2. Development of an Agile Mindset
When developers contribute to the software code daily, they must fix bugs on the go. The execution speed will automatically increase. CI/CD is the most efficient way to promote the agile mindset within the development and operations team.
PS – Before embracing the Agile mindset, it is essential to leverage the Product mindset over the Project mindset.
3. Better Code Quality
A system’s chances are reduced, with code being added to the central repository almost daily. These everyday additions make continuous integration and delivery easier as there are small code fragments to deal with, thus less probability of emerging anti-patterns and bugs.
4. Ensures Faster Time to Market
The CI/CD pipeline ensures that automation takes over the integration, delivery, and deployment process, which further leads to — a faster time to market. The main objective of CI/CD is to reduce the time to market that otherwise used to take years due to broken processes and minimal collaboration between development and operations.
5. Helps Maintain Shipping Cadence
With continuous integration, delivery, and deployment — the code can be released to the end-users promptly. The timely deliveries mean that the time between the MVP release and the fully-fledged product will get reduced. In turn, it will further help gather feedback early and schedule product refinement.
Tools to use for CI/CD
Here is a collaborative list of ten standard CI/CD tools available in the market.
Best CI/CD Practices
Jez Humble introduced a “Continuous Integration Certifica”ion” test that acts as a KPI (key performance indicator) for organizations implementing CI/CD. Based on the test, here are some of the best practices that ensure the success of your CI/CD pipeline:
- Every developer adds the smaller fragment of code to the central repository at least daily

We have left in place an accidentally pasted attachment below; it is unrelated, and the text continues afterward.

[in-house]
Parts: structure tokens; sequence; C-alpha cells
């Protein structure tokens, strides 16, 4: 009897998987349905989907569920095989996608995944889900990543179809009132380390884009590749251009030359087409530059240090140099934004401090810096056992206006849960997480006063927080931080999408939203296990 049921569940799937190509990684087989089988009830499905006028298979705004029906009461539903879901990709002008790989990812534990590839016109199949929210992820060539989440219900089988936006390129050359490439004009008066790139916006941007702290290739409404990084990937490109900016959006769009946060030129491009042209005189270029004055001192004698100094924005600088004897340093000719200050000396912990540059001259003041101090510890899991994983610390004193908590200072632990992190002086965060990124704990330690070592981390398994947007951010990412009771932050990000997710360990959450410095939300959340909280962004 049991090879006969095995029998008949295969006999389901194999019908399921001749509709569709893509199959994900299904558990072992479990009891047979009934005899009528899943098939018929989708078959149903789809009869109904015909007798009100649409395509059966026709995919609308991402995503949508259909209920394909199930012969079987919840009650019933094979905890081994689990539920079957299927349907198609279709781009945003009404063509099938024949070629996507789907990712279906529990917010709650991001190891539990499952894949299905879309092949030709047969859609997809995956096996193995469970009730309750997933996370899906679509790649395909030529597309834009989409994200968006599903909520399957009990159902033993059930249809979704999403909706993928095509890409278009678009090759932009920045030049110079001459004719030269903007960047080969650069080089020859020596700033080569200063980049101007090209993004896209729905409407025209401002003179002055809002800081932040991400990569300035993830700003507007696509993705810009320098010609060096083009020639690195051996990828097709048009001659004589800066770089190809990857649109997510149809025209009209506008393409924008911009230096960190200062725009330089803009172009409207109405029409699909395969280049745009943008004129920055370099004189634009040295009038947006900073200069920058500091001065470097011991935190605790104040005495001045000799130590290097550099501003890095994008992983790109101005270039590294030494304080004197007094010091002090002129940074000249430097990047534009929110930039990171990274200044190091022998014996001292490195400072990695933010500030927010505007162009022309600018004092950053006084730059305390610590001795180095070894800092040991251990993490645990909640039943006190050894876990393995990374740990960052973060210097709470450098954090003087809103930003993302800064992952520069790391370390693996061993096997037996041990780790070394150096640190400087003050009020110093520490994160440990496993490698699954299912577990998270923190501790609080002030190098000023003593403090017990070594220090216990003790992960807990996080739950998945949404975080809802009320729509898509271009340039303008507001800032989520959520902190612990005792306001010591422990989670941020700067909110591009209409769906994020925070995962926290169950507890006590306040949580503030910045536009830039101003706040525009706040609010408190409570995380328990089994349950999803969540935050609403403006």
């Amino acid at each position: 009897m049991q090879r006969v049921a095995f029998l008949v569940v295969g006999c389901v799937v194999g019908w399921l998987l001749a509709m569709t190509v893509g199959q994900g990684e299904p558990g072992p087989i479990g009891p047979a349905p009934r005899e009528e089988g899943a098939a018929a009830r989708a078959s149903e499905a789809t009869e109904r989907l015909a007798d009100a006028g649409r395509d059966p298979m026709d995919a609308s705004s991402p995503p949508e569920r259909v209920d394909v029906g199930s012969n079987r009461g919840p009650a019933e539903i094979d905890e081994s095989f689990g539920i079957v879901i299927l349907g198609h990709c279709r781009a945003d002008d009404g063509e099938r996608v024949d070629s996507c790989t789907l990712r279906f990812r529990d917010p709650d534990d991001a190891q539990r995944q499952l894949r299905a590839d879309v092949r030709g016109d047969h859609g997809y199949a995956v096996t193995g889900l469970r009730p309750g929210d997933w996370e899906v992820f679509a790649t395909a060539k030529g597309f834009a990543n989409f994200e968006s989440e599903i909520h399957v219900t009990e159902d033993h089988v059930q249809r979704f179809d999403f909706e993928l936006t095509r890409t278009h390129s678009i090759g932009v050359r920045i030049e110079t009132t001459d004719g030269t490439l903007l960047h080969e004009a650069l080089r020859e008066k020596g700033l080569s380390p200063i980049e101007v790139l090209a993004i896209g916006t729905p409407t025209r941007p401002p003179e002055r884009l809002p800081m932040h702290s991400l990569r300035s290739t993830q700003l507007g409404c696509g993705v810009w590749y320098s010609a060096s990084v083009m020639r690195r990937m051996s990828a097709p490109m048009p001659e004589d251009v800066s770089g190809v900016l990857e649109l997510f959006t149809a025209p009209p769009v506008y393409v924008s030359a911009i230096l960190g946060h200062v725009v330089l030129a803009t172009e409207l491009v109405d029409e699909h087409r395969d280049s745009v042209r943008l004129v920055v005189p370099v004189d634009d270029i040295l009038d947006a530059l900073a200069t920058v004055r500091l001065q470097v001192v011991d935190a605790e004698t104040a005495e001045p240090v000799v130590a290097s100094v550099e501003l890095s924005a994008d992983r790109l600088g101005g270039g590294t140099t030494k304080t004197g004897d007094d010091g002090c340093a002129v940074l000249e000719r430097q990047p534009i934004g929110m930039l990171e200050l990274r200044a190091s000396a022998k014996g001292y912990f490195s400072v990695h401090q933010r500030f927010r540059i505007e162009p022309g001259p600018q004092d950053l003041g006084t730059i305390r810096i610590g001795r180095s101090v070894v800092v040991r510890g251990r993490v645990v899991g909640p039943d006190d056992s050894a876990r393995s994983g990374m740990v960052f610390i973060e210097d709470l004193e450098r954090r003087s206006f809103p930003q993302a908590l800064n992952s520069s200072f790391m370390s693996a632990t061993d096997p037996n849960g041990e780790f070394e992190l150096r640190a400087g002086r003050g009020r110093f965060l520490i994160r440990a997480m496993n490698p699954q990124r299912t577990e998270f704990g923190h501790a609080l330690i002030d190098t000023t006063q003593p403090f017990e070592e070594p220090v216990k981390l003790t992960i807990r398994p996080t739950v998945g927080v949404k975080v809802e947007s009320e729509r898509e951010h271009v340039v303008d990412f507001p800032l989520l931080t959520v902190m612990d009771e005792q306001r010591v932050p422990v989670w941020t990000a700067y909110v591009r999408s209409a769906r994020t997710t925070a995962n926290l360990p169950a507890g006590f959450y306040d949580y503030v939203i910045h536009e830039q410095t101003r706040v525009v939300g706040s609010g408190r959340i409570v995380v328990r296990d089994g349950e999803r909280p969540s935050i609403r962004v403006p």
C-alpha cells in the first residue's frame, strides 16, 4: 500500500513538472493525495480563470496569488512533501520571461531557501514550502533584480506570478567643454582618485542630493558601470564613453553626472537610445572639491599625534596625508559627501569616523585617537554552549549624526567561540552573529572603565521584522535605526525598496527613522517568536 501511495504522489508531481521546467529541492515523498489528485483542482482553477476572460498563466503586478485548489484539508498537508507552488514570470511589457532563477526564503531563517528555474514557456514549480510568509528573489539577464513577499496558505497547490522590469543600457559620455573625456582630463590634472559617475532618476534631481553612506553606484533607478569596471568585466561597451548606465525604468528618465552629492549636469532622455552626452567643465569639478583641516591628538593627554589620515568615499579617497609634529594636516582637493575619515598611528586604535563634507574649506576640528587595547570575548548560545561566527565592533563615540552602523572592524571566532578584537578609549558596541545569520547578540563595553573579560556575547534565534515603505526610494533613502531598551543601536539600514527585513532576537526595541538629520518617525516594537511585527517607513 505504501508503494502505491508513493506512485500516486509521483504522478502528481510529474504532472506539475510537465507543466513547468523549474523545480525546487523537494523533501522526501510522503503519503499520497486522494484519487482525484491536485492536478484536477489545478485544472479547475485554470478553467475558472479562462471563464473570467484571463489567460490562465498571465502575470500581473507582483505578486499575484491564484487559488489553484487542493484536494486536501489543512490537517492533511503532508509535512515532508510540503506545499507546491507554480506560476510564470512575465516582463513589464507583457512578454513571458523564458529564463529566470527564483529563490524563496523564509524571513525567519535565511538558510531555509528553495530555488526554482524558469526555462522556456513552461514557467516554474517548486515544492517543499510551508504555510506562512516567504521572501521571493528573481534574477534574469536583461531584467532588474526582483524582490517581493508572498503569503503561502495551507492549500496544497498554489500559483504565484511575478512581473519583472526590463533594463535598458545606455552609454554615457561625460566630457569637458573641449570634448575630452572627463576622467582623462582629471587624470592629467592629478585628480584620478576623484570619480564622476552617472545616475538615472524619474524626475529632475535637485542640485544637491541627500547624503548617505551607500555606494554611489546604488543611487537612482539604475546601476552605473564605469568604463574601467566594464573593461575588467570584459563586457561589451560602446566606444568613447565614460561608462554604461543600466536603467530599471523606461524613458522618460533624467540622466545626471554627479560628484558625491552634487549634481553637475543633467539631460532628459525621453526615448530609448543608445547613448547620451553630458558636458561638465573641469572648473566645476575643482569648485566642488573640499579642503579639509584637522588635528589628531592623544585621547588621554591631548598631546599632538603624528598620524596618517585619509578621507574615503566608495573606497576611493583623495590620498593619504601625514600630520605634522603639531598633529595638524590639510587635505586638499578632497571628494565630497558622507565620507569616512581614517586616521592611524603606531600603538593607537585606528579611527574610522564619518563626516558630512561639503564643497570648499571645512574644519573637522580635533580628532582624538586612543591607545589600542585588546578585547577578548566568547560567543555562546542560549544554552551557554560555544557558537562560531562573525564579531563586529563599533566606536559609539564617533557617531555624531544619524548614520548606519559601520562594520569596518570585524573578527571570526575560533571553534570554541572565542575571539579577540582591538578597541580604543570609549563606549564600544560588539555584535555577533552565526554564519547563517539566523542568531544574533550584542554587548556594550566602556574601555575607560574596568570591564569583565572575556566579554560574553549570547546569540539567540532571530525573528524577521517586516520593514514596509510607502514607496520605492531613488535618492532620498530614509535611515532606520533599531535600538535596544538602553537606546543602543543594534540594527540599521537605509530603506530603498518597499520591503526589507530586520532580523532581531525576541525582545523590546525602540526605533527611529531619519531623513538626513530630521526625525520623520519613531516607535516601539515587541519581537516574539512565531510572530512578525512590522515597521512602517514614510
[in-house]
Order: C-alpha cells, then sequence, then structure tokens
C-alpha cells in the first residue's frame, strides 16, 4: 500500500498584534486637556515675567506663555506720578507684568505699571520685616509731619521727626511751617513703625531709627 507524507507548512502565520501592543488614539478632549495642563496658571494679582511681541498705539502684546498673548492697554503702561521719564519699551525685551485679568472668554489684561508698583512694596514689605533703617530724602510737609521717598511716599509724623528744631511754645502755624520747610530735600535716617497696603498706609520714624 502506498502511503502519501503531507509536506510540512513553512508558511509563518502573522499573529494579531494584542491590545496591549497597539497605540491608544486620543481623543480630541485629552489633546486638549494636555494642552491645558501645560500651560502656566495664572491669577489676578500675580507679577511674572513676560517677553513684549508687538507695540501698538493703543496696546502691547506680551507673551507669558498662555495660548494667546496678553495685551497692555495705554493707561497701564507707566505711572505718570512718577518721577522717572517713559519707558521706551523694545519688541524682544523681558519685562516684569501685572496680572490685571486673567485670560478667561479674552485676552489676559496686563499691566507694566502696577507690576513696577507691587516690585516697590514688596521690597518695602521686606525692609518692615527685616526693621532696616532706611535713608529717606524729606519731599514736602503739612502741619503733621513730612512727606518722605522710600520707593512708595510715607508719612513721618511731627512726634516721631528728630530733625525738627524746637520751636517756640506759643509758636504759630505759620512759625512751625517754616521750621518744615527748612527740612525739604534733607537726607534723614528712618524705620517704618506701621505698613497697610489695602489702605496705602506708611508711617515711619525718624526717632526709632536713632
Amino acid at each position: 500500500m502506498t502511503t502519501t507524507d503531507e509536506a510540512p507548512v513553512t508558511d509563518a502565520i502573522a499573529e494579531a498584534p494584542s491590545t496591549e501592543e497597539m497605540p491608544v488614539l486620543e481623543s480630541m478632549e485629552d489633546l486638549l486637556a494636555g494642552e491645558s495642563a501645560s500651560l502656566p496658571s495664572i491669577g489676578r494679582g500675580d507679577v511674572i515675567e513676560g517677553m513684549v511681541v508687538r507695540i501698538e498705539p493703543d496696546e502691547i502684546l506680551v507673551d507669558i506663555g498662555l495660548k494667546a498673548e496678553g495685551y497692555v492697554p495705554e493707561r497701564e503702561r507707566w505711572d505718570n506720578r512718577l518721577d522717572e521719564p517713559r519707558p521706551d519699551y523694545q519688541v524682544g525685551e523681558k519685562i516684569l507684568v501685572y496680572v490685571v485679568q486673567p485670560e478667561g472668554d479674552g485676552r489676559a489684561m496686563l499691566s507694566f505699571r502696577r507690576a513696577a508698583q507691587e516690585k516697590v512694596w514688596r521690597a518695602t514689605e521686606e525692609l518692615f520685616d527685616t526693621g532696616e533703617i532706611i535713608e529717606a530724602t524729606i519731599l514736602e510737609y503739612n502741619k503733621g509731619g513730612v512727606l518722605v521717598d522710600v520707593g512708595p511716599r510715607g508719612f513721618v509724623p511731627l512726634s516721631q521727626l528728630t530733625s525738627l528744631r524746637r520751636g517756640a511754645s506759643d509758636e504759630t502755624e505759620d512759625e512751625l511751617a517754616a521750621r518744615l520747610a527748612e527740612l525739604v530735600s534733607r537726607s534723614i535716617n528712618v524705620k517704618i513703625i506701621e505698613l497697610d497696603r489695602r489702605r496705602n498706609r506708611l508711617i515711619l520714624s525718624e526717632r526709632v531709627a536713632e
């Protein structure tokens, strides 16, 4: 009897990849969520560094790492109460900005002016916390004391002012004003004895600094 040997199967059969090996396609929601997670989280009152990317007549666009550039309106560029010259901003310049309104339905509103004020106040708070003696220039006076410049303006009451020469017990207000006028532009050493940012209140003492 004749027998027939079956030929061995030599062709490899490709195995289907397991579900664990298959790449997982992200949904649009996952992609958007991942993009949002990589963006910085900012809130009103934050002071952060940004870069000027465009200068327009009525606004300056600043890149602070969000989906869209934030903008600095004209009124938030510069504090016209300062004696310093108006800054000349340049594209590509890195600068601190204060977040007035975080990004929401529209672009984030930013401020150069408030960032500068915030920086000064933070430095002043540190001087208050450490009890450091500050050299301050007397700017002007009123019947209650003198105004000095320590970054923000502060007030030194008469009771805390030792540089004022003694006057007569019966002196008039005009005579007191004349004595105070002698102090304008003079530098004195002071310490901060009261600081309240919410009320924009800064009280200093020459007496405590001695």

- Every source code addition leads to automated testing and automated integration ceremonies
- If the computerized testing shows some error, the bug is detected and fixed within ten minutes
Continuous integration, delivery, and deployment should be the focus if you need a successful CI/CD. The best CD is done with minimal tools.
CI/CD will work best when you:
- Build once and then streamline the tests.
- Make sure CI/CD is making it simpler to fix broken builds.
- Ensure continuous automation
- Enable easy feedback receiving & contribution for the teams.
- Establish monitoring as it helps in saving time and money.
Organizations that give due weightage to developer experience (DX) and can align to Agile, DevOps, and CI/CD frameworks ultimately benefit from higher & more efficient growth experiences.
Frequently Asked Questions
1. What are the examples of CI/CD pipelines?
A CI/CD pipeline helps developers focus on writing codes and monitoring system behavior. The faster the feedback, the higher the organizational growth and learning. Some examples of the pipeline are:
- Source Code Control
- Continuous integration
- Deploy code to UAT
- Deploy to production
2. What are the parameters for measuring the CI/CD performance?
It is only when you measure some aspect of any development process that you can also manage it – and put forth further improvements needed. CI/CD are two cornerstones for improving the process of building, testing, and releasing software. You can measure it with the following:
- Deployment Time
- Development Frequency
- Change Lead Time
- Change Failure Rate
- MTTR vs. MTTF
3. How does CI/CD help I.T. specialists?
CI/CD allows an organization to improve performance in software development. Precisely, therefore we can say it helps I.T. specialists in this manner:
- Enable them to pull code from version control and execute software build
- Help them move code to the target computing environment
- Enhance reliability
- Provide log data & alerts on the delivery state
- Assist them in verifying code changes before moving forward, minimizing the scope of defects ending up in production